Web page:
For example, we freely invite anyone who proclaims Christ to come to his table.

    But ordination? It isn't a sacrament. It's not even necessary, nor expected. But while heterosexuals in the PCUSA are nice enough to allow LGBT people to take communion, for some illogical reason we draw the line at ordination. Apparently LGBT people can't serve communion even though they can take communion.

    How about our other sacrament: baptism? Well in that case we don't even require a person to proclaim Christ is Lord to be baptized because we baptize infants, gay or straight. But ordination? Nope, you can be baptized, but you can't administer baptisms if you're an LGBT person.

    Sacraments, we'd think those would be pretty important, right? And yet, we let basically anyone partake of them, but only straight people are good enough to administer them.

    Can anyone explain that to me?!

    Or how about marriage? Contrary to what most Presbyterians think, it is *not* a sacrament. For heterosexuals there are almost no requirements to be married by a PCUSA minister in a PCUSA church. In fact, we all know that many churches serve as nothing more than wedding chapels with ministers acting as no more than Las Vegas wedding officiants. They have little or no interest in actually supporting or nurturing the happy couple. The only requirement is that they can pay the fee for the minister and the use of space.

    But not LGBT people. While many ministers regularly conduct ceremonies for straight couples who will likely never enter that church again in their lives, they're not supposed to conduct a ceremony for faithful members of their own congregation who happen to be LGB or T.

    Does that make any sense at all?

    The middle ground is obvious: freedom of conscience. Don't want to hire an LGBT person as minister? Then don't. Don't want to allow LGBT people to get married in your church? Then don't. But don't restrict other churches from making other decisions about these activities that aren't even sacraments.

    The middle ground is very Presbyterian. The problem is that many on the wrong side of these issues have gotten so caught up in their own beliefs about these issues they've forgotten what it means to actually be Presbyterian. That's a pretty good definition of the homophobia that exists in the PCUSA.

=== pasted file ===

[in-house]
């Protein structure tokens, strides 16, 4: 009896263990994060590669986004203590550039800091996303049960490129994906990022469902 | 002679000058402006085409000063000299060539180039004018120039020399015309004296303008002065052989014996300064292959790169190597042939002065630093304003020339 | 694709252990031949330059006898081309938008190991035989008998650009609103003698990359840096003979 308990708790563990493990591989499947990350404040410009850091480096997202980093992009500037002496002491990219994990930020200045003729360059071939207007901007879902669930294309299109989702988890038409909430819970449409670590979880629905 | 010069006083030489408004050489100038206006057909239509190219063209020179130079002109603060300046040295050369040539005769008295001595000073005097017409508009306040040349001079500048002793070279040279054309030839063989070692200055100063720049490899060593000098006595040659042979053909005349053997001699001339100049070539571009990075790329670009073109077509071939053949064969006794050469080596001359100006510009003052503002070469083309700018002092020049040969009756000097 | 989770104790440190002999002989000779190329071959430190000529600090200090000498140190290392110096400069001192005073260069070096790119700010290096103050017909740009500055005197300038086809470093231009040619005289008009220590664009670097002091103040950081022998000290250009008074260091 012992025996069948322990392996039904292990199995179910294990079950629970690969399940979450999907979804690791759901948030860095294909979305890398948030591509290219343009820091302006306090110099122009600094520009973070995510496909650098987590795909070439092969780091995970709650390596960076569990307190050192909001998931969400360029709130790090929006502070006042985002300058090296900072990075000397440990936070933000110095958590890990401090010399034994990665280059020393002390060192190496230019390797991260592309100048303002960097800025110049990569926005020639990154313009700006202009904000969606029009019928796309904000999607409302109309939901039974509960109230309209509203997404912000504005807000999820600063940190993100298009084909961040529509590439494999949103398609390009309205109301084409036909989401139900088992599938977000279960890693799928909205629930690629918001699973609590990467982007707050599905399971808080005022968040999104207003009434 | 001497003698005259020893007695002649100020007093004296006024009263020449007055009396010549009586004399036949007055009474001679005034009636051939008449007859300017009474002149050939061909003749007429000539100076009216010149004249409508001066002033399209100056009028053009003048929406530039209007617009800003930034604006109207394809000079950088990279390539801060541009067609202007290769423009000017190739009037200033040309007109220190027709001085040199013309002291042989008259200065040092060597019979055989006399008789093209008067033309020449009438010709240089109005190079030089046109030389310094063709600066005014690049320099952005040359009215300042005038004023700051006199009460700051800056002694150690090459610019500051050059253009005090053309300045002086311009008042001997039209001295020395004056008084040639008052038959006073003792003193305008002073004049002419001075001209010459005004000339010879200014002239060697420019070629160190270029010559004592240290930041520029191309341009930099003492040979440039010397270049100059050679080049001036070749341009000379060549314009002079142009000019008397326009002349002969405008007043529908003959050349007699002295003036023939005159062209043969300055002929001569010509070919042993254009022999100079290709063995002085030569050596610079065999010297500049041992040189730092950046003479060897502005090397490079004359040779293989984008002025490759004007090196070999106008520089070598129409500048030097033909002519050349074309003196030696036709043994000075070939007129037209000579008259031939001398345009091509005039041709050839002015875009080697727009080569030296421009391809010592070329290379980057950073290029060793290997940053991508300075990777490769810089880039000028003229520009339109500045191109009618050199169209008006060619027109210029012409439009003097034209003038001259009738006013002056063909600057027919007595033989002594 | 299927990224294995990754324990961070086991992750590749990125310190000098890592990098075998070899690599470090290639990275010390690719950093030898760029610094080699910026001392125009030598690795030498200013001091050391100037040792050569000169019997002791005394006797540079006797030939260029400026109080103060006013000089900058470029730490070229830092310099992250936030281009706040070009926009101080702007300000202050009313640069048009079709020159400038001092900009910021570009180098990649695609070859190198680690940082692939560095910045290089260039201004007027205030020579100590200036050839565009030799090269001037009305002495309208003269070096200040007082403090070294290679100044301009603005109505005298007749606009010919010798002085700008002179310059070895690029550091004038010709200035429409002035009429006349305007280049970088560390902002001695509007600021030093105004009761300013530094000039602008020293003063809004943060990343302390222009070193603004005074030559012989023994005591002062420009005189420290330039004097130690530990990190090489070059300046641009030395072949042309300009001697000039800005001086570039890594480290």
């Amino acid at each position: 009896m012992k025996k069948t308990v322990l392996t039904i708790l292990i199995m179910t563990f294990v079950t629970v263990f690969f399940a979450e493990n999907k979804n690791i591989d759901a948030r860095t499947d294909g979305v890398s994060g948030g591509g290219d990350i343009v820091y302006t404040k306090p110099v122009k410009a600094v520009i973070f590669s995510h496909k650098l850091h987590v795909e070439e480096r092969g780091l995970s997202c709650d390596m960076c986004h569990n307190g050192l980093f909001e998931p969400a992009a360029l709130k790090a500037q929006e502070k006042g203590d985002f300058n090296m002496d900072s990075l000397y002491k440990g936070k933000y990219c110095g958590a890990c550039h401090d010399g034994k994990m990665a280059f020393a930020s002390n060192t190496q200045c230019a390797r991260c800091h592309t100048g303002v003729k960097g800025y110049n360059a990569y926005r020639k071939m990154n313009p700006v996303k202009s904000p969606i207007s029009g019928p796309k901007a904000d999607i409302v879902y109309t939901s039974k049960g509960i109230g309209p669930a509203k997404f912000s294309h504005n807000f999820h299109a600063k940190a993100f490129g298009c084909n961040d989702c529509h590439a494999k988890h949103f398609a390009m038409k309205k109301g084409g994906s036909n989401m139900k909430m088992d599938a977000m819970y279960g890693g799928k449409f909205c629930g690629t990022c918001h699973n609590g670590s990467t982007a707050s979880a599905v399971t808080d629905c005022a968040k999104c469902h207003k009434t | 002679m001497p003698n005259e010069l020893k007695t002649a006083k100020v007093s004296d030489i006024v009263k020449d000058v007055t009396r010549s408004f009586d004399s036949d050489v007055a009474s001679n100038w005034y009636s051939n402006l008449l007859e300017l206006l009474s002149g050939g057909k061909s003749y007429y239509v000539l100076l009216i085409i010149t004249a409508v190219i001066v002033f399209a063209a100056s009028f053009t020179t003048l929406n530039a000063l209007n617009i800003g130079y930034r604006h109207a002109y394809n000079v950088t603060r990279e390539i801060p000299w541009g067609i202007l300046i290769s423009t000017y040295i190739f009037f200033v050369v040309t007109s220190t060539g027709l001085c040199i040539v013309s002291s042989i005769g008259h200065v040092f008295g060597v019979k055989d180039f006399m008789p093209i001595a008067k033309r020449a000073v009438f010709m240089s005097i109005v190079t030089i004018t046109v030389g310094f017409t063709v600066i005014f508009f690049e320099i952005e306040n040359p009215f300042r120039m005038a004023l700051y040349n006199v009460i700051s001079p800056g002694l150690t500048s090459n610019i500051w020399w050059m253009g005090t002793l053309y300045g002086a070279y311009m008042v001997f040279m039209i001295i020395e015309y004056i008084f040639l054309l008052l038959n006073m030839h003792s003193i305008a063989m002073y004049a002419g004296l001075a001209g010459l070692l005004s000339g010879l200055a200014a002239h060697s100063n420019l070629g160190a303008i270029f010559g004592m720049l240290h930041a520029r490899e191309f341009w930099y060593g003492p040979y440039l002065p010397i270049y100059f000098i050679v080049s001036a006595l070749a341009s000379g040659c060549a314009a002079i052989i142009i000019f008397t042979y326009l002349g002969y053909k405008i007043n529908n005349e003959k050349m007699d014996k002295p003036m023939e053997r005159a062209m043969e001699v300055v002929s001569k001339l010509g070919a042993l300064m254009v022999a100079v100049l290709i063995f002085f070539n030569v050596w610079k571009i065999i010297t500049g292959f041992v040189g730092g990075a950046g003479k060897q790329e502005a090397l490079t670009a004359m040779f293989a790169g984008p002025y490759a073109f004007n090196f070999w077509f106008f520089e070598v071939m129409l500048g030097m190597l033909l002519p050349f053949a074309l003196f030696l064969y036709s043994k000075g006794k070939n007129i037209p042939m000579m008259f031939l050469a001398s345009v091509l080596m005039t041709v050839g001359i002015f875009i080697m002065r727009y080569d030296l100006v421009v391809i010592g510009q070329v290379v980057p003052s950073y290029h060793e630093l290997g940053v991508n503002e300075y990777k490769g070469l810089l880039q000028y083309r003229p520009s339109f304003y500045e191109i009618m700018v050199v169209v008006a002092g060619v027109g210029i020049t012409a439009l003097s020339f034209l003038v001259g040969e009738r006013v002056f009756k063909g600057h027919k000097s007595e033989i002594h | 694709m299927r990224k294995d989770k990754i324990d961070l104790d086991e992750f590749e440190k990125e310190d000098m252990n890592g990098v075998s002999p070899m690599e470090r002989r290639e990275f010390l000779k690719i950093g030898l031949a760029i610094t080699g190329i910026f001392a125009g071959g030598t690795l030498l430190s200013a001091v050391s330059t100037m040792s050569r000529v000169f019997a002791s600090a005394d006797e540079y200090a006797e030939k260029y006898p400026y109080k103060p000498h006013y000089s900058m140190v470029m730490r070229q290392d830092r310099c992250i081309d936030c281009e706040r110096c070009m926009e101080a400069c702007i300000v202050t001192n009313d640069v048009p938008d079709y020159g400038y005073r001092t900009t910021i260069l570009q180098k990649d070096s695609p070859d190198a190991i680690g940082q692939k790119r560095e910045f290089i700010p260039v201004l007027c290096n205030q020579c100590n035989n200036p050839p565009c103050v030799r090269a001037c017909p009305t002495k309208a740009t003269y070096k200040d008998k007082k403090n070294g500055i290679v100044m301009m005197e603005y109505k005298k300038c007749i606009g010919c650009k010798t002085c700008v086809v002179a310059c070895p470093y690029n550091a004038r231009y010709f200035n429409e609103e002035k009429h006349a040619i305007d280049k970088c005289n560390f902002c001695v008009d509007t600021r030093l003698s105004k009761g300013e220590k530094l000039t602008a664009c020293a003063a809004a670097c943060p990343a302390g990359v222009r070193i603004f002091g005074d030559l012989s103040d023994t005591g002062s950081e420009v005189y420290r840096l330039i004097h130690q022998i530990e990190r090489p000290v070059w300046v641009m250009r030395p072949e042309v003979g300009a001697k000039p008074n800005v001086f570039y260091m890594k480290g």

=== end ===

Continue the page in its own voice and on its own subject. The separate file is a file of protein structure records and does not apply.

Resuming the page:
12. First I have to say a big thank you to you John, as well as Jodie and Allen. It is your openness and candidness that I true appreciate.

    Question about what you said. "You're going to hell" is what is said to gay people every day. It starts because of the false belief that homosexuality is a sin. Do people in your Presbytery say that to your face? I can see any smuck, would say that but you actually have people in your Presbytery and say that.

    Jodie, I think I know where you were going with the Belhar Confession. The one thing I don’t like about it is that it does not address sin. The Belhar Confession addresses social issues without a real direction. But please tell me what you interpret as important in it.

    I didn’t understand, that someone is less of a person because of being gay, it makes no sense. I think that there are others who disagree with you, that don’t think that you are some how a lesser person? Don’t get me wrong, there are those who do, but not everybody. Alan, I don’t believe that being an Elder or getting married is part of a sacrament. As far as marriage is concerned I think that is a covenant agreement between (give me some lea way) man and a woman and most important God. It is between a couple and God. The Elder part, I might lean as a covenant relationship, but it is kind of a stretch.

    As far as being Presbyterian, I have been one since birth. To me I find great comfort in the Bible, as well, as the Book of Order and the Book of Confessions. They are all crucial part of being Presbyterian, they give me guidance. If you can give me direction in how you see me as being, “ off track” I would welcome your opinion.